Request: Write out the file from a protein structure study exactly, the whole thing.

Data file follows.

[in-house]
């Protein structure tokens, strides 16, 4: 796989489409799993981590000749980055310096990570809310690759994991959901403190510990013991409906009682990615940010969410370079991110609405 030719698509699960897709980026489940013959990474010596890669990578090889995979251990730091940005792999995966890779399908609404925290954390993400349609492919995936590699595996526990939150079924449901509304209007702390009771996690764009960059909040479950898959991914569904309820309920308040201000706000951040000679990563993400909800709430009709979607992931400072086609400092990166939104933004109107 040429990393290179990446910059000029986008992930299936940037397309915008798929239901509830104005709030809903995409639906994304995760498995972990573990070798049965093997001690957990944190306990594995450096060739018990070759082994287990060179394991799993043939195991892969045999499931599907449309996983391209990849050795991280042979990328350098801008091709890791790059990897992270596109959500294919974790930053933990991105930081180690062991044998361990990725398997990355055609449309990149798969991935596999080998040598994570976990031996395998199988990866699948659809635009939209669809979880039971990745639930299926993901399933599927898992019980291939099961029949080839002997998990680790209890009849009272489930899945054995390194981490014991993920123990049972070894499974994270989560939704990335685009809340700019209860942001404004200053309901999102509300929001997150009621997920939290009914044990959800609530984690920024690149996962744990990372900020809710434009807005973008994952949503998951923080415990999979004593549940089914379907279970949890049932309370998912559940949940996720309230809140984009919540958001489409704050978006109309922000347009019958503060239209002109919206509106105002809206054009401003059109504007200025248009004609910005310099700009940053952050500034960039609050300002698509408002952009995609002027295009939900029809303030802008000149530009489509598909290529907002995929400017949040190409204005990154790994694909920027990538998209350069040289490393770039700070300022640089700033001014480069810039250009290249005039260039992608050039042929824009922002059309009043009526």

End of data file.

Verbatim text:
[in-house]
């Protein structure tokens, strides 16, 4: 796989489409799993981590000749980055310096990570809310690759994991959901403190510990013991409906009682990615940010969410370079991110609405 030719698509699960897709980026489940013959990474010596890669990578090889995979251990730091940005792999995966890779399908609404925290954390993400349609492919995936590699595996526990939150079924449901509304209007702390009771996690764009960059909040479950898959991914569904309820309920308040201000706000951040000679990563993400909800709430009709979607992931400072086609400092990166939104933004109107 040429990393290179990446910059000029986008992930299936940037397309915008798929239901509830104005709030809903995409639906994304995760498995972990573990070798049965093997001690957990944190306990594995450096060739018990070759082994287990060179394991799993043939195991892969045999499931599907449309996983391209990849050795991280042979990328350098801008091709890791790059990897992270596109959500294919974790930053933990991105930081180690062991044998361990990725398997990355055609449309990149798969991935596999080998040598994570976990031996395998199988990866699948659809635009939209669809979880039971990745639930299926993901399933599927898992019980291939099961029949080839002997998990680790209890009849009272489930899945054995390194981490014991993920123990049972070894499974994270989560939704990335685009809340700019209860942001404004200053309901999102509300929001997150009621997920939290009914044990959800609530984690920024690149996962744990990372900020809710434009807005973008994952949503998951923080415990999979004593549940089914379907279970949890049932309370998912559940949940996720309230809140984009919540958001489409704050978006109309922000347009019958503060239209002109919206509106105002809206054009401003059109504007200025248009004609910005310099700009940053952050500034960039609050300002698509408002952009995609002027295009939900029809303030802008000149530009489509598909290529907002995929400017949040190409204005990154790994694909920027990538998209350069040289490393770039700070300022640089700033001014480069810039250009290249005039260039992608050039042929824009922002059309009043009526």